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Alternative forms[edit]


Past participle of maereō with active meaning.



maestus (feminine maesta, neuter maestum, comparative maestior, superlative maestissimus, adverb maestē); first/second-declension adjective

  1. sad, sorrowful, melancholy
    Synonyms: trīstis, infēlīx, miser, aeger
    Antonyms: laetus, alacer, fēlīx
    • 8 CE, Ovid, Fasti 4.84:
      nōn tibi sunt maestā sacra canenda lyrā.
      For you, sacred themes are not to be sung with a sorrowful lyre.
  2. gloomy
  3. mournful, of or pertaining to mourning or sadness
    • 29 BCE – 19 BCE, Virgil, Aeneid 1.202–203:
      “Revocātē animōs, maestumque timōrem mittite.”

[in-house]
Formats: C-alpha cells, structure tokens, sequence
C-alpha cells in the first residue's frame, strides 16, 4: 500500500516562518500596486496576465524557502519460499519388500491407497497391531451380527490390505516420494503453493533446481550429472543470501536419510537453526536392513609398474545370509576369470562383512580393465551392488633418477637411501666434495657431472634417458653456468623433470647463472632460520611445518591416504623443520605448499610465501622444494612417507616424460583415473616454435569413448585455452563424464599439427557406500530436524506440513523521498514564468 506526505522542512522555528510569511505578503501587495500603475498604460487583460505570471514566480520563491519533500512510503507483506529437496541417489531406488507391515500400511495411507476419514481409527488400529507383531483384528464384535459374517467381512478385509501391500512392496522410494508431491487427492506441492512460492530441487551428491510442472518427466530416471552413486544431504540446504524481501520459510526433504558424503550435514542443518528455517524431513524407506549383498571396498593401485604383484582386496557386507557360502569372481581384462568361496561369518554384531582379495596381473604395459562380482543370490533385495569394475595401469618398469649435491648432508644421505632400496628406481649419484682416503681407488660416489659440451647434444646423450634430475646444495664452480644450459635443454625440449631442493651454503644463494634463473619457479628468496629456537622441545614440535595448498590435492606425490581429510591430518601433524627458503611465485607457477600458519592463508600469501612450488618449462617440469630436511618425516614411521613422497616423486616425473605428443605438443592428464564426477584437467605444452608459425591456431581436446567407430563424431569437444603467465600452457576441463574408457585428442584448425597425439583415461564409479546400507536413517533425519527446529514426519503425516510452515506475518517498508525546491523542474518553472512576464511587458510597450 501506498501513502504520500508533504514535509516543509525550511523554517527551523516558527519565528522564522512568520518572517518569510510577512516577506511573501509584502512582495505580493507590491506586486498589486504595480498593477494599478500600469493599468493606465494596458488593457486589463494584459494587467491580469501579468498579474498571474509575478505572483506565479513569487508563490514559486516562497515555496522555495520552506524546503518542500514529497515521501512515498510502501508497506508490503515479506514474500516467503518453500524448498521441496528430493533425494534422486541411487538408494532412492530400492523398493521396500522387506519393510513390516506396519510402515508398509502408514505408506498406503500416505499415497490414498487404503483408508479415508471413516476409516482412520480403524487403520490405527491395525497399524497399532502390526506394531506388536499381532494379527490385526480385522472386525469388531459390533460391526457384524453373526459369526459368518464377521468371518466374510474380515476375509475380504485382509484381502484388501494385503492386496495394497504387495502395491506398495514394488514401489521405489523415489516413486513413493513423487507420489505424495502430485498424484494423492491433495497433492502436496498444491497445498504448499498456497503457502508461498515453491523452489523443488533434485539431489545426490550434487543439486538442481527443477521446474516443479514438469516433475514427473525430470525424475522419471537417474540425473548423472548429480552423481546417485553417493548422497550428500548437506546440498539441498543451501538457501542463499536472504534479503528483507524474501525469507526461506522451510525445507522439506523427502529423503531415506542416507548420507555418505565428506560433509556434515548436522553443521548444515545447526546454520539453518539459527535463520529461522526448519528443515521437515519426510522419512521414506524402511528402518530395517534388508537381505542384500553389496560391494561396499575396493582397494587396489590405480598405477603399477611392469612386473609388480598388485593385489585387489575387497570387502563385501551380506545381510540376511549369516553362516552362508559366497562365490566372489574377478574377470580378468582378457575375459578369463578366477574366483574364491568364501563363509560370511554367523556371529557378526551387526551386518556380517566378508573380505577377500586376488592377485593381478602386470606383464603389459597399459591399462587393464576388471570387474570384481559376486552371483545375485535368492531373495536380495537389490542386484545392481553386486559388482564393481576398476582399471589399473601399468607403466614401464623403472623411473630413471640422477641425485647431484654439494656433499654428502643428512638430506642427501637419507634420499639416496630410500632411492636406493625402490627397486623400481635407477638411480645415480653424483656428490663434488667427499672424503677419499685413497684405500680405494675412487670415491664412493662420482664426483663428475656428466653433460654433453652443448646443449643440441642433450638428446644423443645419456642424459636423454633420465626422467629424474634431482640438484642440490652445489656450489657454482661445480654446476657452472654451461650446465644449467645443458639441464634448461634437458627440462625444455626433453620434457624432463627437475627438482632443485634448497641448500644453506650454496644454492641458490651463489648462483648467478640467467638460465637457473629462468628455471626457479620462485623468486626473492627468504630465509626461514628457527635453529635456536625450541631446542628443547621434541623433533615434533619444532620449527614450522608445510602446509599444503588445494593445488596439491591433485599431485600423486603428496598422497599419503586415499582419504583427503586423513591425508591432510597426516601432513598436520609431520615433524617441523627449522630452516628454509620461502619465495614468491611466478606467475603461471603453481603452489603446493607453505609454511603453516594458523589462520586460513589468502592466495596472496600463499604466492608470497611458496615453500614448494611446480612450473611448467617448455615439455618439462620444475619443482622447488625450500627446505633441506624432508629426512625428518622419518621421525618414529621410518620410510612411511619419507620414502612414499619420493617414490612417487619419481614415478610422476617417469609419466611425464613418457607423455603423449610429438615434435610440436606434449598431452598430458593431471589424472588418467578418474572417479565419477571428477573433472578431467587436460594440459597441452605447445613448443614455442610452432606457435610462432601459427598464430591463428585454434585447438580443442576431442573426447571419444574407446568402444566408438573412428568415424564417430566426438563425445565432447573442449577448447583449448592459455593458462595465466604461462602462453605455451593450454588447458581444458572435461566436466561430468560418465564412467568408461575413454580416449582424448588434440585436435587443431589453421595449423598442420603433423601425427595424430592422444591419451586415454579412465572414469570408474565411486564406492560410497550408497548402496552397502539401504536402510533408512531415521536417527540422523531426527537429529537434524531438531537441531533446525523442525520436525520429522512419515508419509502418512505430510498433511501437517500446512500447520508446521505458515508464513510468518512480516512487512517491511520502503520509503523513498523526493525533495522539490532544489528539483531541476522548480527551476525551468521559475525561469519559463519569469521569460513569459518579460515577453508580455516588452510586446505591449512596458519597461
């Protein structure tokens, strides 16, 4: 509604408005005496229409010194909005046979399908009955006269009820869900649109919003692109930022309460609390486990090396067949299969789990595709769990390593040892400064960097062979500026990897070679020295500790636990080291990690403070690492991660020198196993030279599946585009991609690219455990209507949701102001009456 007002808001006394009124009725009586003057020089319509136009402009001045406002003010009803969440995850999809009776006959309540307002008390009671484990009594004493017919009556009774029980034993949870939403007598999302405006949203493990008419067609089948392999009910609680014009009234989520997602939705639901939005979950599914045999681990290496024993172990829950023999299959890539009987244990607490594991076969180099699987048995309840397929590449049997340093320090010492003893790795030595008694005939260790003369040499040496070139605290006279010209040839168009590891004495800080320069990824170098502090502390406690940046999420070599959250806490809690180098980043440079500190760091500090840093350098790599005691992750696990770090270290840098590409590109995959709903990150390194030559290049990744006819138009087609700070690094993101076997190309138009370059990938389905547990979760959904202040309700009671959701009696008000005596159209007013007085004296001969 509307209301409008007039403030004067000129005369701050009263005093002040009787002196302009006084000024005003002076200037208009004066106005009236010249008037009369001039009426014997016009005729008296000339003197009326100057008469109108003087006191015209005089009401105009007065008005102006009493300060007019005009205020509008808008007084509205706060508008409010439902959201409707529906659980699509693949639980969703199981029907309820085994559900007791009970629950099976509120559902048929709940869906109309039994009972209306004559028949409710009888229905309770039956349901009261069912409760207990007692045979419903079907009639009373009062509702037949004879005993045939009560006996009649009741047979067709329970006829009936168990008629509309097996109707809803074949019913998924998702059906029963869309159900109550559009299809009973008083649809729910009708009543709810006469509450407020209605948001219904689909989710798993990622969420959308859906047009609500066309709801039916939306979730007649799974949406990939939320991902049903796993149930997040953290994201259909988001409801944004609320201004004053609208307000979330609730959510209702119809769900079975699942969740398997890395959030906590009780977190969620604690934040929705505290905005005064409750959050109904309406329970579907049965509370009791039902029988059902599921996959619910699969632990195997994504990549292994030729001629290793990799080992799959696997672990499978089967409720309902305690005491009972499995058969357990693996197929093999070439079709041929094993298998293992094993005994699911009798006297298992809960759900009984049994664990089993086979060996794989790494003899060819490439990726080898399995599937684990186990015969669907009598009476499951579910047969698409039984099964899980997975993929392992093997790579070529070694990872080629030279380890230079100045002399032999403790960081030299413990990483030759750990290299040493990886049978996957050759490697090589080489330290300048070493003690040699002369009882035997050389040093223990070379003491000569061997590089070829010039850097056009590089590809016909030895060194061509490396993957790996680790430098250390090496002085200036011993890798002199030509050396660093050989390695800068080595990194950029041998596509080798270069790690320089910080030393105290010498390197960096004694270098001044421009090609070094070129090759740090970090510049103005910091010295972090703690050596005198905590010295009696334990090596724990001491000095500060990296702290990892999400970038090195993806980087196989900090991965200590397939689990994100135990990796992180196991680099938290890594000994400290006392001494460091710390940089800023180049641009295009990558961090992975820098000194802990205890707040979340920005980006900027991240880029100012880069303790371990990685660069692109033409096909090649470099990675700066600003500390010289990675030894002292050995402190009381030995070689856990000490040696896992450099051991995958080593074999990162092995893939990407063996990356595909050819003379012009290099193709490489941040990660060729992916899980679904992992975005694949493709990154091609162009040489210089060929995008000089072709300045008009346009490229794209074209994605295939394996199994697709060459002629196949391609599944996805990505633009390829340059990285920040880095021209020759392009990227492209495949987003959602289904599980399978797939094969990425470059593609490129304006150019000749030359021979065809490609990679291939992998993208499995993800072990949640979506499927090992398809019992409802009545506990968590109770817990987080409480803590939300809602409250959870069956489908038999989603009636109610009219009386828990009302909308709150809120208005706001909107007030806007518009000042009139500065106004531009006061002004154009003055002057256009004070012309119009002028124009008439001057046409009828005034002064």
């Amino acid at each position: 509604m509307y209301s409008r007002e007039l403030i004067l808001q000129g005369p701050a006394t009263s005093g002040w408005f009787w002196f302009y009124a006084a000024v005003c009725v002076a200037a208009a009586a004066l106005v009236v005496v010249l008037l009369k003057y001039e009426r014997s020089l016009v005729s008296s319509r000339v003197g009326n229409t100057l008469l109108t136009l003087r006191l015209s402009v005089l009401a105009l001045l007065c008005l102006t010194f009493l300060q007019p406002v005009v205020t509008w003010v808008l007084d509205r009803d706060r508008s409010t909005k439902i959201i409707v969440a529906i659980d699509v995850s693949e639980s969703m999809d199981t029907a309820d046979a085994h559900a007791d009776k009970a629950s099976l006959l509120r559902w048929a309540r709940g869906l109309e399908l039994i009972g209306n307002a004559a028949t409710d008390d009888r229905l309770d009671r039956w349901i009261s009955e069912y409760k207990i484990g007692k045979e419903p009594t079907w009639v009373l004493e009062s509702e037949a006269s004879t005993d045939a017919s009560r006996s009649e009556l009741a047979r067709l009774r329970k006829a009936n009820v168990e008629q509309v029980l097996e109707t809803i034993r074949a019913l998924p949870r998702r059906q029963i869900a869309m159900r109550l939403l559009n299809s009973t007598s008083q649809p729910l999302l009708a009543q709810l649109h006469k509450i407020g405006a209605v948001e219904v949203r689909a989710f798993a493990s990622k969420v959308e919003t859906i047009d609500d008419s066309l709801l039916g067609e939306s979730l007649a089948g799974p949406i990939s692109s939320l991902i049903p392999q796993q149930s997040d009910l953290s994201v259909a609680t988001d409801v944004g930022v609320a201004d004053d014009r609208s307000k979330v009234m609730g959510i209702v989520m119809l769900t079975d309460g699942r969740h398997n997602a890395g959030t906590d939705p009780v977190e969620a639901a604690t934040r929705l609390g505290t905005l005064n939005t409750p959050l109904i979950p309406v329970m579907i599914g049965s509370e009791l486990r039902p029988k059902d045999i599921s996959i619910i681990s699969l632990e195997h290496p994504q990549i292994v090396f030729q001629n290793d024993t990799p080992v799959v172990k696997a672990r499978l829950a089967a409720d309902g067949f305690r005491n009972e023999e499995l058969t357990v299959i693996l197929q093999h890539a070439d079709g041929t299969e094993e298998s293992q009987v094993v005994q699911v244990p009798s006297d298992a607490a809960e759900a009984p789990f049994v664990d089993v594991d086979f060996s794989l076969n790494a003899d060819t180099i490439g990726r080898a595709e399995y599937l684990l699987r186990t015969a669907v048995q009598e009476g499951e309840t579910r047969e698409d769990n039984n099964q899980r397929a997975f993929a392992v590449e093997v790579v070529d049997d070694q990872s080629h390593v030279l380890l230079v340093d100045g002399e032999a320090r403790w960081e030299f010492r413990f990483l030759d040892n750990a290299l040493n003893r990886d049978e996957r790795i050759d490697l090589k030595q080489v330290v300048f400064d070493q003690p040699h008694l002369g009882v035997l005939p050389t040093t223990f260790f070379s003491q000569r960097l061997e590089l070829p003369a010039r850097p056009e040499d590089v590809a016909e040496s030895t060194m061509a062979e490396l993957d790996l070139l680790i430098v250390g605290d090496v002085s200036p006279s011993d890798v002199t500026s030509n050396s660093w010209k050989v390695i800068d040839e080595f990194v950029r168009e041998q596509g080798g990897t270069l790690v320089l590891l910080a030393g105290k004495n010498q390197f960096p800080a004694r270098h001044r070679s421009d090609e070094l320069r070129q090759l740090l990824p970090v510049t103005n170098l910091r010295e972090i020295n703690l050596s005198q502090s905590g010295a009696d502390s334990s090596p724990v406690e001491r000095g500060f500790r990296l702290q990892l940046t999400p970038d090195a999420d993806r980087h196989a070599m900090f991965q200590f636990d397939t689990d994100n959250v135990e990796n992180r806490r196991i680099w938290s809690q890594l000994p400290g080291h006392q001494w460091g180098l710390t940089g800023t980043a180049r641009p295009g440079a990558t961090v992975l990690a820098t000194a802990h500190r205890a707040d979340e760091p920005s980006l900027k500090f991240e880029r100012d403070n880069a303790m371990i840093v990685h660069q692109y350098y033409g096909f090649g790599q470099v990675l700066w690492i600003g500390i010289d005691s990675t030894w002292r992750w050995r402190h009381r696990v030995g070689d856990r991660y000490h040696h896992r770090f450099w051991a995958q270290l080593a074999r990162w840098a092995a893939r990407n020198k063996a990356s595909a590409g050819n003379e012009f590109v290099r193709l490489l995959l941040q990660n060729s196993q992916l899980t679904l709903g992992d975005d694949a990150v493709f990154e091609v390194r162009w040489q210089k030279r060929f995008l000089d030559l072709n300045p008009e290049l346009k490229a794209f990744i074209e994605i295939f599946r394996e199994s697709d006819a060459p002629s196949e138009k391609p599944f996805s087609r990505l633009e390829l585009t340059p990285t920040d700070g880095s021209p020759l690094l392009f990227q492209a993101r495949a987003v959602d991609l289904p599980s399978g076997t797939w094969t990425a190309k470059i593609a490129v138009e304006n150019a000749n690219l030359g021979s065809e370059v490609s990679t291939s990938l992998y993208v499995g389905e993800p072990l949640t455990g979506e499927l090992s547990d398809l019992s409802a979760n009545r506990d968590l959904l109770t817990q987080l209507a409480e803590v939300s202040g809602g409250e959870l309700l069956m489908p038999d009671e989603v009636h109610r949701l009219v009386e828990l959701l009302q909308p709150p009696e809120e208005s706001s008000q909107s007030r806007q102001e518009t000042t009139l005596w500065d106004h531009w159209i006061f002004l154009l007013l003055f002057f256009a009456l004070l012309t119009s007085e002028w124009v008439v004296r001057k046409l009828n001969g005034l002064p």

“Revive your courage, and dismiss your mournful fear.”
    • 8 CE, Ovid, Fasti 3.134:
      hoc lūget spatiō fēmina maesta virum
      This is how long a mournful woman grieves [for] her husband.


First/second-declension adjective.

Number Singular Plural
Case / Gender Masculine Feminine Neuter Masculine Feminine Neuter
Nominative maestus maesta maestum maestī maestae maesta
Genitive maestī maestae maestī maestōrum maestārum maestōrum
Dative maestō maestō maestīs
Accusative maestum maestam maestum maestōs maestās maesta
Ablative maestō maestā maestō maestīs
Vocative maeste maesta maestum maestī maestae maesta


  • Old French: meste
  • Italian: mesto
  • Portuguese: mesto


  • maestus”, in Charlton T. Lewis and Charles Short (1879) A Latin Dictionary, Oxford: Clarendon Press
  • maestus”, in Charlton T. Lewis (1891) An Elementary Latin Dictionary, New York: Harper & Brothers
  • maestus in Gaffiot, Félix (1934) Dictionnaire illustré latin-français, Hachette.